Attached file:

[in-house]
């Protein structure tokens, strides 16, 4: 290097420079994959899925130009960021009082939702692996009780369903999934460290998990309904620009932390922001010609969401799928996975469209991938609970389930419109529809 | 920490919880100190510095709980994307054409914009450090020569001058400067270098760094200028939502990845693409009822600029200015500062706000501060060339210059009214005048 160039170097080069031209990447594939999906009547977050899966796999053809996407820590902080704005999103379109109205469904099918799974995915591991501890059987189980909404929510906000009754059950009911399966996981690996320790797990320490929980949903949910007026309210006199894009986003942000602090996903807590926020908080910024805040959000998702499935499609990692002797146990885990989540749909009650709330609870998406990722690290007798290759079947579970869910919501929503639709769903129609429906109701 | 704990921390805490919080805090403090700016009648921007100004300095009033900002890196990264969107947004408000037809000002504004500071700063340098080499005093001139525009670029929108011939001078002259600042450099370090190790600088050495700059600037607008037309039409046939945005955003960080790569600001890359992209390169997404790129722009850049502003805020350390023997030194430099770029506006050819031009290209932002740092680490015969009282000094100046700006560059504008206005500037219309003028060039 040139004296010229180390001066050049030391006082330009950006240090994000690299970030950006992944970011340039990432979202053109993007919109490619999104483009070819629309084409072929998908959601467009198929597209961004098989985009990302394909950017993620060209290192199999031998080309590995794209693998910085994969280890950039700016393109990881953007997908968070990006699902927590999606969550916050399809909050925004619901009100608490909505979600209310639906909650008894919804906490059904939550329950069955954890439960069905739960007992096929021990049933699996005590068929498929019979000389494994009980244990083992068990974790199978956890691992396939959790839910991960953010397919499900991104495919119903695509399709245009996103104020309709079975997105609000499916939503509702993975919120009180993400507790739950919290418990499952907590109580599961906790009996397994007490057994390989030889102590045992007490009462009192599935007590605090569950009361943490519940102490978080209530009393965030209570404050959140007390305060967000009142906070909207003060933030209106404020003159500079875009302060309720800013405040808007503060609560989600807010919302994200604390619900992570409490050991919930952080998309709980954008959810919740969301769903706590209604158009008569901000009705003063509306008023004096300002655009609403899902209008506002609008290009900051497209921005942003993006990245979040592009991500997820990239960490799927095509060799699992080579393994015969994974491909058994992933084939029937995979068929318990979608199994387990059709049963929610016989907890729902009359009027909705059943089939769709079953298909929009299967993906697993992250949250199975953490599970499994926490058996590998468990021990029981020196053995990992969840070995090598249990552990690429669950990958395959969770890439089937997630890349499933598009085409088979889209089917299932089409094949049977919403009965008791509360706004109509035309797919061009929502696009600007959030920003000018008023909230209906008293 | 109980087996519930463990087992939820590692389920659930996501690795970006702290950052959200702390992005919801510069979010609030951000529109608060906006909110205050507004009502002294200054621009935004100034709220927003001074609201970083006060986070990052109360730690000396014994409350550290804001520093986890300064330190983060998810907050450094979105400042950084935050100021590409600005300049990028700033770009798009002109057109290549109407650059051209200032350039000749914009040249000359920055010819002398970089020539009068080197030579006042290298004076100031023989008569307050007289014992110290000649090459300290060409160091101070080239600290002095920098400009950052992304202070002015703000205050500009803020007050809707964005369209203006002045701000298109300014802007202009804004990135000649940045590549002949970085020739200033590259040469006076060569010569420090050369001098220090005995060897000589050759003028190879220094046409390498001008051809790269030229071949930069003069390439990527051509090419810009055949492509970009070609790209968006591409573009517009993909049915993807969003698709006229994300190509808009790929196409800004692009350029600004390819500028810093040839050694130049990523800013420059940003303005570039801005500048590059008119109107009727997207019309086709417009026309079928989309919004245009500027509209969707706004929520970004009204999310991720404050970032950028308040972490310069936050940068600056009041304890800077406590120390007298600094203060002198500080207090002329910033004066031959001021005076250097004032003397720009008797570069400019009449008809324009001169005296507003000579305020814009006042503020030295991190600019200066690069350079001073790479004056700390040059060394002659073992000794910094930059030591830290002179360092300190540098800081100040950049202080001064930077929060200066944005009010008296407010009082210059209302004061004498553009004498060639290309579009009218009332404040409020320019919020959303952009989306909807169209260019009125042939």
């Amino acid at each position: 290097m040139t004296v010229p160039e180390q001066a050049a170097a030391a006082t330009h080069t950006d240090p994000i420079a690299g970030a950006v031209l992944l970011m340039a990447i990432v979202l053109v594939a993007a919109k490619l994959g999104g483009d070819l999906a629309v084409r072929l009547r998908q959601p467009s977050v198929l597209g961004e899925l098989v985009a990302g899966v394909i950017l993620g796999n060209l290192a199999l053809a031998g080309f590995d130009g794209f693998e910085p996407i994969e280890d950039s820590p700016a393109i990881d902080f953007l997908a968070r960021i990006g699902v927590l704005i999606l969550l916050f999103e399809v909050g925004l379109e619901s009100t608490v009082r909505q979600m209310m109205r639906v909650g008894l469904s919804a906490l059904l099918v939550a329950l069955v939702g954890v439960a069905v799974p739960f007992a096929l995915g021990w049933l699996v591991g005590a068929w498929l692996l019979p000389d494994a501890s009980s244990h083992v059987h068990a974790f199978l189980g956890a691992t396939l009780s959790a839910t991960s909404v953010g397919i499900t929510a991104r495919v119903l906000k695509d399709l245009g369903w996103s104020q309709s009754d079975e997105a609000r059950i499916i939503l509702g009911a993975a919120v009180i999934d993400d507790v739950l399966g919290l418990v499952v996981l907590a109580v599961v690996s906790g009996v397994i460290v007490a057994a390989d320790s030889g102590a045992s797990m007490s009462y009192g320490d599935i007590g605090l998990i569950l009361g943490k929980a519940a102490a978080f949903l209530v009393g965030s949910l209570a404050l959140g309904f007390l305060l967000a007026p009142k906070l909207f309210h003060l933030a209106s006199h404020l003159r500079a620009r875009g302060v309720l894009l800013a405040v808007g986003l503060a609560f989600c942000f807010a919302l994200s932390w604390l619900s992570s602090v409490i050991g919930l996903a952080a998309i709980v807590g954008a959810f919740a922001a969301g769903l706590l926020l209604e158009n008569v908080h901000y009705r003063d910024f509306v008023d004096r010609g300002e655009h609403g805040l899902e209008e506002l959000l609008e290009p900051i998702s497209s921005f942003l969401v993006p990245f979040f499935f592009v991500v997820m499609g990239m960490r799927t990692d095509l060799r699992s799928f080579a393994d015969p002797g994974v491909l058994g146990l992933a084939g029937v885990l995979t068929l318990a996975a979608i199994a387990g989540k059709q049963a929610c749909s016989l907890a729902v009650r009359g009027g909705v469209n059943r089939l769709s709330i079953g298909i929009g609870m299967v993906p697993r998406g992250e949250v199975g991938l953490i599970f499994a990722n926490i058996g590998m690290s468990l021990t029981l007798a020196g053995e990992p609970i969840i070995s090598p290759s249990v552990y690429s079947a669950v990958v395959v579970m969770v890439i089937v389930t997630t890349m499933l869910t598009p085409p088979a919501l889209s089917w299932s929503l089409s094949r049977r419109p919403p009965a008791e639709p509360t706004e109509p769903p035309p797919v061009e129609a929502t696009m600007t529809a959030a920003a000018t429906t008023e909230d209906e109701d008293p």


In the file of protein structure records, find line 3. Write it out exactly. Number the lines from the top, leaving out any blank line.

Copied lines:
């Amino acid at each position: 290097m040139t004296v010229p160039e180390q001066a050049a170097a030391a006082t330009h080069t950006d240090p994000i420079a690299g970030a950006v031209l992944l970011m340039a990447i990432v979202l053109v594939a993007a919109k490619l994959g999104g483009d070819l999906a629309v084409r072929l009547r998908q959601p467009s977050v198929l597209g961004e899925l098989v985009a990302g899966v394909i950017l993620g796999n060209l290192a199999l053809a031998g080309f590995d130009g794209f693998e910085p996407i994969e280890d950039s820590p700016a393109i990881d902080f953007l997908a968070r960021i990006g699902v927590l704005i999606l969550l916050f999103e399809v909050g925004l379109e619901s009100t608490v009082r909505q979600m209310m109205r639906v909650g008894l469904s919804a906490l059904l099918v939550a329950l069955v939702g954890v439960a069905v799974p739960f007992a096929l995915g021990w049933l699996v591991g005590a068929w498929l692996l019979p000389d494994a501890s009980s244990h083992v059987h068990a974790f199978l189980g956890a691992t396939l009780s959790a839910t991960s909404v953010g397919i499900t929510a991104r495919v119903l906000k695509d399709l245009g369903w996103s104020q309709s009754d079975e997105a609000r059950i499916i939503l509702g009911a993975a919120v009180i999934d993400d507790v739950l399966g919290l418990v499952v996981l907590a109580v599961v690996s906790g009996v397994i460290v007490a057994a390989d320790s030889g102590a045992s797990m007490s009462y009192g320490d599935i007590g605090l998990i569950l009361g943490k929980a519940a102490a978080f949903l209530v009393g965030s949910l209570a404050l959140g309904f007390l305060l967000a007026p009142k906070l909207f309210h003060l933030a209106s006199h404020l003159r500079a620009r875009g302060v309720l894009l800013a405040v808007g986003l503060a609560f989600c942000f807010a919302l994200s932390w604390l619900s992570s602090v409490i050991g919930l996903a952080a998309i709980v807590g954008a959810f919740a922001a969301g769903l706590l926020l209604e158009n008569v908080h901000y009705r003063d910024f509306v008023d004096r010609g300002e655009h609403g805040l899902e209008e506002l959000l609008e290009p900051i998702s497209s921005f942003l969401v993006p990245f979040f499935f592009v991500v997820m499609g990239m960490r799927t990692d095509l060799r699992s799928f080579a393994d015969p002797g994974v491909l058994g146990l992933a084939g029937v885990l995979t068929l318990a996975a979608i199994a387990g989540k059709q049963a929610c749909s016989l907890a729902v009650r009359g009027g909705v469209n059943r089939l769709s709330i079953g298909i929009g609870m299967v993906p697993r998406g992250e949250v199975g991938l953490i599970f499994a990722n926490i058996g590998m690290s468990l021990t029981l007798a020196g053995e990992p609970i969840i070995s090598p290759s249990v552990y690429s079947a669950v990958v395959v579970m969770v890439i089937v389930t997630t890349m499933l869910t598009p085409p088979a919501l889209s089917w299932s929503l089409s094949r049977r419109p919403p009965a008791e639709p509360t706004e109509p769903p035309p797919v061009e129609a929502t696009m600007t529809a959030a920003a000018t429906t008023e909230d209906e109701d008293p």